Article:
The example of FIG. 6 is merely illustrative. In general, auto-exposure statistics 42 may include any desired statistics associated images captured by image sensor 16. If desired, statistics engine 40 may generate statistics 42 in response to any desired images captured using initial integration times T1′ and T2′ (e.g., images with frame-sequential exposures, row sequential exposures, interleaved exposures, etc.).

In general, the exposure level (or brightness level) of an image is related to the integration times used to capture the image. Exposure determination engine 20 may monitor the brightness of image 31 to determine how to adjust integration times during imaging operations (e.g., to determine how to set auto-exposure integration times T1 and T2). Exposure determination engine 20 may include sub-engines for measuring exposure levels of image 31 such as exposure measurement engine 44 (see, e.g., FIG. 3).

As shown in FIG. 7, exposure measurement engine 44 may receive auto-exposure statistics 42 from auto-exposure statistics engine 40 (FIG. 6). Exposure measurement engine 44 may determine a final exposure level EXPFINAL of image 31 based on statistics 42. Final exposure level EXPFINAL may characterize the exposure level of image 31.

Illustrative steps that may be performed by exposure measurement engine 44 to generate final exposure level EXPFINAL using auto-exposure statistics 42 are shown in FIG. 8.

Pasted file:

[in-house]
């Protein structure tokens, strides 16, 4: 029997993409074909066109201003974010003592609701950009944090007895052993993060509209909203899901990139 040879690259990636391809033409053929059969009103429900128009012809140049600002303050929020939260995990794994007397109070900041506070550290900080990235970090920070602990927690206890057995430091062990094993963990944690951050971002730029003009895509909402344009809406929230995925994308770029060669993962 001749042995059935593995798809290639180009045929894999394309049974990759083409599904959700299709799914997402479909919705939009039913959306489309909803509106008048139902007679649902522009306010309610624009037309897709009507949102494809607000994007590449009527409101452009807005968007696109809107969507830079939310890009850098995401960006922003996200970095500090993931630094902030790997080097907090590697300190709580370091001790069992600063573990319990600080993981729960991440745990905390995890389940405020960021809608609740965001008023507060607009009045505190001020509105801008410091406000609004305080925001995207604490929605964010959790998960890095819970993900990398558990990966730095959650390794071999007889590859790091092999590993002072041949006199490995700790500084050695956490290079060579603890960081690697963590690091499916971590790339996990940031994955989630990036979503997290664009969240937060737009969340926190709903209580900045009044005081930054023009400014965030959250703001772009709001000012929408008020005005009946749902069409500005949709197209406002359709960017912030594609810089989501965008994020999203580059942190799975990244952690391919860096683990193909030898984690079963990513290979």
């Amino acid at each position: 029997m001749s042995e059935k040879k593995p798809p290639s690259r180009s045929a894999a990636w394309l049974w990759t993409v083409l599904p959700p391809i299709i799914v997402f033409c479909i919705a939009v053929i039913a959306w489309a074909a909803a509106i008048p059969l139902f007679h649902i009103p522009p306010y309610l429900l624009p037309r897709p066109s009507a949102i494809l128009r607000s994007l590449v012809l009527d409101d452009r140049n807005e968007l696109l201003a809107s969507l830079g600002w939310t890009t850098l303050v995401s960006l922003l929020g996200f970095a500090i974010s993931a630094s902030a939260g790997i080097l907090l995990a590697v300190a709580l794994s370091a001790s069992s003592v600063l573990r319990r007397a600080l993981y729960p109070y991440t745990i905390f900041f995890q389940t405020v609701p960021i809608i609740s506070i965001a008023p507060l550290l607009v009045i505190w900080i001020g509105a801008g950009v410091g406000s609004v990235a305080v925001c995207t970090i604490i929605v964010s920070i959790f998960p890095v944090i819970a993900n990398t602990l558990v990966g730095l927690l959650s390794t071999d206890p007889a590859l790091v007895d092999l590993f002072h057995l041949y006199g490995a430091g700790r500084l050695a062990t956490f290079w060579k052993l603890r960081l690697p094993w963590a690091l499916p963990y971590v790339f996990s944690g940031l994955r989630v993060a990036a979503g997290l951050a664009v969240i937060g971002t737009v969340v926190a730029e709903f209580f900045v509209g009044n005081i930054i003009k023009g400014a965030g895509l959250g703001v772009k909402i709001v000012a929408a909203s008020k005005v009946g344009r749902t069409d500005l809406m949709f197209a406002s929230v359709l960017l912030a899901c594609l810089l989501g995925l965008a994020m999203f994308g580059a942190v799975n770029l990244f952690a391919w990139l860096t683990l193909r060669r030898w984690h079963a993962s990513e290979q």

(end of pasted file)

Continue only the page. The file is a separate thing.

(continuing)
At step 50, exposure measurement engine 44 may determine intermediate exposure levels associated with image 31. For example, engine 44 may determine a target exposure level EXPTAR, a clipping exposure level EXPCLIP, and a low end-point exposure level EXPLOWEND.

Exposure measurement engine 44 may determine target exposure level EXPTAR based on a target brightness value YTAR. Target brightness value YTAR may be a pre-determined brightness value that is dependent upon the brightness of the scene captured. In general, target brightness value YTAR may increase as the brightness of a given scene increases. Target exposure level EXPTAR may, for example, be determined using the following equation:
EXPTAR=log2(Y TAR /Y MEAN)  (5)
where YMEAN is the luma average value (e.g., as determined by auto-exposure statistics engine 40 of FIG. 6).

Exposure measurement engine 44 may determine clipping exposure level EXPCLIP based on a clipping percentage PERCLIP1. For example, clipping exposure level EXPCLIP may be determined using the following equation: